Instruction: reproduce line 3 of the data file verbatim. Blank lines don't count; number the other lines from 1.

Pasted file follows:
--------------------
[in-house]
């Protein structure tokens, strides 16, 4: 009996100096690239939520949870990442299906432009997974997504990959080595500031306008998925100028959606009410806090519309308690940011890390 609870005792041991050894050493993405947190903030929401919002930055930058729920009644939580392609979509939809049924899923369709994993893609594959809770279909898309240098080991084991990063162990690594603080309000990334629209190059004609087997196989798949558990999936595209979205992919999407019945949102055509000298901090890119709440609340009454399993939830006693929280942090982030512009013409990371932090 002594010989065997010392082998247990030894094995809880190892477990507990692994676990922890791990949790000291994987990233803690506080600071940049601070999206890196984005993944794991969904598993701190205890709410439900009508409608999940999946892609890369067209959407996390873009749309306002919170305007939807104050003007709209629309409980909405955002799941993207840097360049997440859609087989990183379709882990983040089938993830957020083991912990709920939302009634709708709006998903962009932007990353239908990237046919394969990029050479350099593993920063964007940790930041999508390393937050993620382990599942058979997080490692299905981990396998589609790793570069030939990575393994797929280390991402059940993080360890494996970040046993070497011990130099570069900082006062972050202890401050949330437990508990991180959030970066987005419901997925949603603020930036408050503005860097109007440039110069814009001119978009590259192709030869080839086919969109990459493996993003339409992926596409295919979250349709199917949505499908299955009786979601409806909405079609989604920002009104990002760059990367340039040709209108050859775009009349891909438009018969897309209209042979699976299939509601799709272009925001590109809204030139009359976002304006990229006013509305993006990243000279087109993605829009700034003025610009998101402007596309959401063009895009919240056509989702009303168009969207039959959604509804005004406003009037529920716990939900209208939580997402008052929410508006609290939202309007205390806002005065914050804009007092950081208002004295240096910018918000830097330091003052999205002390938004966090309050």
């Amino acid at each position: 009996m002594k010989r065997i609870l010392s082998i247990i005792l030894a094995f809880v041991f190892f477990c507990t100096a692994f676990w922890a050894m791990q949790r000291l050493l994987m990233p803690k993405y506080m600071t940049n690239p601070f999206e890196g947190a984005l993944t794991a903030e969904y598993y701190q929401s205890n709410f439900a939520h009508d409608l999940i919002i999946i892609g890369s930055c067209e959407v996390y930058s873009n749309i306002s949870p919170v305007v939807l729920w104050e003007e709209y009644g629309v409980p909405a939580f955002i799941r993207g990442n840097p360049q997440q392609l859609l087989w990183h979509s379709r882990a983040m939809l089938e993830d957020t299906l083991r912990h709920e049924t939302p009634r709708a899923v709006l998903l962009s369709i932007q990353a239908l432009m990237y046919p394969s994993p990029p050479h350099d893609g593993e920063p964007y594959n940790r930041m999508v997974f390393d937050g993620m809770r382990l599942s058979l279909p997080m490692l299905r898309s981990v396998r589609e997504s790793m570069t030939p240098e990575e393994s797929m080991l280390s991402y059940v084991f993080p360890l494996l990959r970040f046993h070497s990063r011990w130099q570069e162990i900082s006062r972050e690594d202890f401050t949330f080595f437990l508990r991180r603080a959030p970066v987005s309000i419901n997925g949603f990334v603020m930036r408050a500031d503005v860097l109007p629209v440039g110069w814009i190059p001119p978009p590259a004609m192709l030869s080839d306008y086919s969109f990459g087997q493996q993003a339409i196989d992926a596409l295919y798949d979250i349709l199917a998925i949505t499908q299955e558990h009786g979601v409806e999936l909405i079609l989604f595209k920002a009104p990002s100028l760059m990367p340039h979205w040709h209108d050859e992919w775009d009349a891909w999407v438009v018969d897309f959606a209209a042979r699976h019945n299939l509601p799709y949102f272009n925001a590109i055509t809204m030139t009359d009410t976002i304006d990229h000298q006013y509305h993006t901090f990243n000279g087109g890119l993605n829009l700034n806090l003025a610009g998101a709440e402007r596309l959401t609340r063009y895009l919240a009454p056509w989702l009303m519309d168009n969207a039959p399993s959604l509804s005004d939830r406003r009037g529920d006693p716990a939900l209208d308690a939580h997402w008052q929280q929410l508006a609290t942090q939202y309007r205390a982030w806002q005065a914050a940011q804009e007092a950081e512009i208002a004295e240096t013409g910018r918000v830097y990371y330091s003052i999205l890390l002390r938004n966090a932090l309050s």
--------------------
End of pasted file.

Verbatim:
């Amino acid at each position: 009996m002594k010989r065997i609870l010392s082998i247990i005792l030894a094995f809880v041991f190892f477990c507990t100096a692994f676990w922890a050894m791990q949790r000291l050493l994987m990233p803690k993405y506080m600071t940049n690239p601070f999206e890196g947190a984005l993944t794991a903030e969904y598993y701190q929401s205890n709410f439900a939520h009508d409608l999940i919002i999946i892609g890369s930055c067209e959407v996390y930058s873009n749309i306002s949870p919170v305007v939807l729920w104050e003007e709209y009644g629309v409980p909405a939580f955002i799941r993207g990442n840097p360049q997440q392609l859609l087989w990183h979509s379709r882990a983040m939809l089938e993830d957020t299906l083991r912990h709920e049924t939302p009634r709708a899923v709006l998903l962009s369709i932007q990353a239908l432009m990237y046919p394969s994993p990029p050479h350099d893609g593993e920063p964007y594959n940790r930041m999508v997974f390393d937050g993620m809770r382990l599942s058979l279909p997080m490692l299905r898309s981990v396998r589609e997504s790793m570069t030939p240098e990575e393994s797929m080991l280390s991402y059940v084991f993080p360890l494996l990959r970040f046993h070497s990063r011990w130099q570069e162990i900082s006062r972050e690594d202890f401050t949330f080595f437990l508990r991180r603080a959030p970066v987005s309000i419901n997925g949603f990334v603020m930036r408050a500031d503005v860097l109007p629209v440039g110069w814009i190059p001119p978009p590259a004609m192709l030869s080839d306008y086919s969109f990459g087997q493996q993003a339409i196989d992926a596409l295919y798949d979250i349709l199917a998925i949505t499908q299955e558990h009786g979601v409806e999936l909405i079609l989604f595209k920002a009104p990002s100028l760059m990367p340039h979205w040709h209108d050859e992919w775009d009349a891909w999407v438009v018969d897309f959606a209209a042979r699976h019945n299939l509601p799709y949102f272009n925001a590109i055509t809204m030139t009359d009410t976002i304006d990229h000298q006013y509305h993006t901090f990243n000279g087109g890119l993605n829009l700034n806090l003025a610009g998101a709440e402007r596309l959401t609340r063009y895009l919240a009454p056509w989702l009303m519309d168009n969207a039959p399993s959604l509804s005004d939830r406003r009037g529920d006693p716990a939900l209208d308690a939580h997402w008052q929280q929410l508006a609290t942090q939202y309007r205390a982030w806002q005065a914050a940011q804009e007092a950081e512009i208002a004295e240096t013409g910018r918000v830097y990371y330091s003052i999205l890390l002390r938004n966090a932090l309050s």